007 MAGAZINE - The World's Foremost James Bond Resource!



In the days when Bond could only be seen in cinemas there were a multitude of prints of each film in circulation of varying quality. Many of the 35mm prints had been shipped around the country and became damaged through continued use. This meant that the Bond films could look completely different depending on where you saw them. The version of The Spy Who Loved Me shown in Aberdeen could be faded, spliced and even missing frames when it finally ended up in Bristol. In the days when films were a commodity it was unusual for new prints to be struck unless they were classics or prestigious art films screened at the National Film Theatre.

A James Bond Festival - London Pavilion 1980
A James Bond Festival - London Pavilion 1980

Six new prints were struck for a season of back-to-back Connery/Moore James Bond films shown at the London Pavilion from November 2 - 15, 1980. Advertised as ‘A James Bond Festival’, no special poster was created but the advertising hoardings outside the cinema adapted the 1965 back-to-back artwork and stuck Roger Moore’s head on Sean Connery’s body. The six films alternated for the two-week engagement - Dr. No was shown with Moonraker on Sunday/Monday & Tuesday; Diamonds Are Forever was paired with The Man With The Golden Gun on Wednesday/Thursday, with From Russia With Love and The Spy Who Loved Me screening on Friday/Saturday.

The festival was then replaced by a two-week screening of Terror Train - a 1980 Canadian-American slasher film which marked the directorial debut of Roger Spottiswoode, who would later helm Tomorrow Never Dies in 1997. The James Bond Festival resumed for another week commencing November 30, 1980 and then a seven-week break when the London Pavilion screened other United Artists distributed films in December 1980 and January 1981, including a double-bill of A Fistful of Dollars/Rollerball. The James Bond Festival returned to the London Pavilion for two more weeks in late January/Early February 1981.

The prints used for this festival were struck from the original negatives and looked far better than any others screened since the films initial release, although by now the venue itself was looking decidedly shabby. The Odeon Leicester Square is often called ‘the home of James Bond’, but it is the London Pavilion that had screened all ten 007 films at some point during the last decade (Dr. No did not screen at the Odeon; and Thunderball was only shown there for the press on December 27, 1965).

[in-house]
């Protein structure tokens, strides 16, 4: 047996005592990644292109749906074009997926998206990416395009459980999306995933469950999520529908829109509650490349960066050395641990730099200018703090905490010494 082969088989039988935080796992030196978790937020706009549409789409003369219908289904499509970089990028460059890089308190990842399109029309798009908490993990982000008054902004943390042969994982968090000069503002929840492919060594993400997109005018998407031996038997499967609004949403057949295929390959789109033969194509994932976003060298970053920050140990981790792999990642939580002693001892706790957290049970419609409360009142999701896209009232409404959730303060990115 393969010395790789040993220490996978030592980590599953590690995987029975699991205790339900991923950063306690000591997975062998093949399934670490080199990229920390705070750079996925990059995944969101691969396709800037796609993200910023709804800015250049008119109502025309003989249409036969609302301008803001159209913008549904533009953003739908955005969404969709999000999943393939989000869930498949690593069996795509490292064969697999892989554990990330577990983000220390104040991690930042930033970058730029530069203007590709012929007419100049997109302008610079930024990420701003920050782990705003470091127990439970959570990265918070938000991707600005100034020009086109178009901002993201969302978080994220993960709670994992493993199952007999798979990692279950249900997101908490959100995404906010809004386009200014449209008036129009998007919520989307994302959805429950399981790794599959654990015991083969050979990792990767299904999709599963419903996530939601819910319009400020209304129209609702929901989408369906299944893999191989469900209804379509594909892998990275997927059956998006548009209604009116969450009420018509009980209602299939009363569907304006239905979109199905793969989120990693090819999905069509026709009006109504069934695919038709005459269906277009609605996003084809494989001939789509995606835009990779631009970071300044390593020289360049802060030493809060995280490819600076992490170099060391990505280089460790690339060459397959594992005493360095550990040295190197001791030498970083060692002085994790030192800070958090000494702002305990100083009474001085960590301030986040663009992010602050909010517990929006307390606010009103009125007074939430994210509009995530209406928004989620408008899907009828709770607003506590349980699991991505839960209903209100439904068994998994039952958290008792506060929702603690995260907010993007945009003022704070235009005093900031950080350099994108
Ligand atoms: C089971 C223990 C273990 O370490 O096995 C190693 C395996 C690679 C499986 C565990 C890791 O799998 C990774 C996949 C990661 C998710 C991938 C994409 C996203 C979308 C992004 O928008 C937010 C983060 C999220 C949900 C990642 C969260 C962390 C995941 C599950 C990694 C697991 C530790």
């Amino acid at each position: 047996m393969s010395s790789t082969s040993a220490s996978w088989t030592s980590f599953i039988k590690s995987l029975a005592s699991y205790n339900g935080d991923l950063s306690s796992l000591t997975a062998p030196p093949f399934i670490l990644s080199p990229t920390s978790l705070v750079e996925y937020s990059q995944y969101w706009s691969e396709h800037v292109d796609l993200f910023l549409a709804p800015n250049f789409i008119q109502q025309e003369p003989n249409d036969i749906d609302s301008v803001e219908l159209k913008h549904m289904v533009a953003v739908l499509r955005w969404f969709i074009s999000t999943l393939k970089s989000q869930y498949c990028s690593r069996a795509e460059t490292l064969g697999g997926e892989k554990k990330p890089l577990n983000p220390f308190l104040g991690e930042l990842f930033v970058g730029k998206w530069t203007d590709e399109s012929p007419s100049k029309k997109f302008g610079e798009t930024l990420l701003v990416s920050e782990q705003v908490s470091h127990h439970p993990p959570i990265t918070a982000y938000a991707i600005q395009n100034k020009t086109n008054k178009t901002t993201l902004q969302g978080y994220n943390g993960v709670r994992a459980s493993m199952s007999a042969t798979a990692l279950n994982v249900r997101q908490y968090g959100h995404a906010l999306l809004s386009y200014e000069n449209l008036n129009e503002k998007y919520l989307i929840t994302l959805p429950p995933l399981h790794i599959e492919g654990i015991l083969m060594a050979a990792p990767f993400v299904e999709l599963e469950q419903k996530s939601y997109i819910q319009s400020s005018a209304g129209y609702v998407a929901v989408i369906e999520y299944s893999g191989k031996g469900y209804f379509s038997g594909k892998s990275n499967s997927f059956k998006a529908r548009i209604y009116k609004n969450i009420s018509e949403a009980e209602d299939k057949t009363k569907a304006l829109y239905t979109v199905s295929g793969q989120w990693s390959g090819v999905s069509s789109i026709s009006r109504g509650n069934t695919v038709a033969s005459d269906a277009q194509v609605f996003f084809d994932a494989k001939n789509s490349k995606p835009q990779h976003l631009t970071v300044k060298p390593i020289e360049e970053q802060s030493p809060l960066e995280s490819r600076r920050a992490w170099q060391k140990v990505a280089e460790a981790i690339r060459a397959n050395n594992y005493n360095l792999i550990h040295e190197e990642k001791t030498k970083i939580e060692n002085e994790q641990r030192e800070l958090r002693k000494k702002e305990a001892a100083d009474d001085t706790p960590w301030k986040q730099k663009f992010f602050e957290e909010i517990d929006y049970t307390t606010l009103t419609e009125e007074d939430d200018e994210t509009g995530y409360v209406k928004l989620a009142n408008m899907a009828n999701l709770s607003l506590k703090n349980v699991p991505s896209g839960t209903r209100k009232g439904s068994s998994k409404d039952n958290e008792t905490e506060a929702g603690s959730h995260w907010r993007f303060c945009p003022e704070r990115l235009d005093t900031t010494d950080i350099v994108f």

A James Bond Festival - London Pavilion 1980

Moonraker/The Spy Who Loved Me double-bill

The London Pavilion closed as a cinema on April 26, 1981 although its outside hoarding was used to advertise For Your Eyes Only, which would open at the Odeon Leicester Square in the Summer, where it played until early September. Before the release of Roger Moore’s fifth outing as 007, a brief re-release of Moonraker/The Spy Who Loved Me opened at the Dominion, Tottenham Court Road where it played for the first two weeks of April 1981. For Your Eyes Only had its Royal Charity Premiere on the evening of Wednesday June 24, 1981 in the presence of Prince Charles and fiance Lady Diana Spencer. Also attending were stars Roger Moore, Topol, Lynn-Holly Johnson, Julian Glover and main title singer Sheena Easton.

For Your Eyes Only Odeon Leicester Square 1981

ABOVE: (top left) The London Pavilion in 1981 advertises the release of For Your Eyes Only at the Odeon Leicester Square (top right) The morning of Wednesday June 24, 1981 - contractors work on the Odeon Leicester Square display ahead of that evening's premiere (bottom left) Roger Moore and Julian Glover with For Your Eyes Only main title singer/performer Sheena Easton (bottom right) The bronze Lotus Esprit featured in the film outside the Odeon Leicester Square on premiere night.

Cassandra Harris also attended the For Your Eyes Only premiere with her husband Pierce Brosnan. It was Topol who suggested to producer Albert R. Broccoli that he should also invite his former partner Harry Saltzman and the pair were reunited for the first time in several years. Harry Saltzman attended with his children Hilary and Christopher. The For Your Eyes Only premiere was one of Saltzman's first public appearances following the death of his wife Jacqueline in 1980. Following the release of Dr. No in 1962, producers Broccoli and Saltzman founded a company responsible for the copyright and trademarks to the characters, elements, and other material related to James Bond on screen. The company was called Danjaq, a combination of Broccoli and Saltzman's respective wives' names Dana and Jacqueline. Their sister company EON Productions was responsible for the actual production of the films. In 1975 Harry Saltzman's personal financial difficulties forced him to sell his 50% share of Danjaq to United Artists.

ABOVE: (left) Harry Saltzman (with children Hilary and Christopher) attended the For Your Eyes Only premiere after an invitation from his former partner Albert R. Broccoli. The pair were reunited for the first time in many years. (right) Cassandra Harris also attended accompanied by her husband Pierce Brosnan.

For Your Eyes Only/Moonraker double-bill

Octopussy London Pavilion

For Your Eyes Only continued playing in London until February 1982 and was later re-issued on a double-bill with Moonraker at the Classic, Haymarket and Oxford Street cinemas for five weeks commencing July 2, 1982. The UK video rights to the James Bond films were acquired by Warner Home Video and their first releases in June 1982 were From Russia With Love and Goldfinger. The VHS and Betamax releases of all titles up to and including For Your Eyes Only were leased by video stores and available to rent by June 1984. It would be another five years before all the films up to and including A View To A Kill were available to own as sell-through titles. By December 1982 all James Bond films up to and including Moonraker had also now been shown on UK television. 1983 marked the 21st anniversary of James Bond in the cinema and Octopussy was advertised on the outside hoarding of the London Pavilion prior to its June premiere at the Odeon Leicester Square. Octopussy later became the first James Bond film not to have its first UK TV screening on the ITV network. The rise of cable networks in the early 1980s meant that The Movie Channel was the first to screen Octopussy in October 1984 - the film would not debut on terrestrial television until January 30, 1988.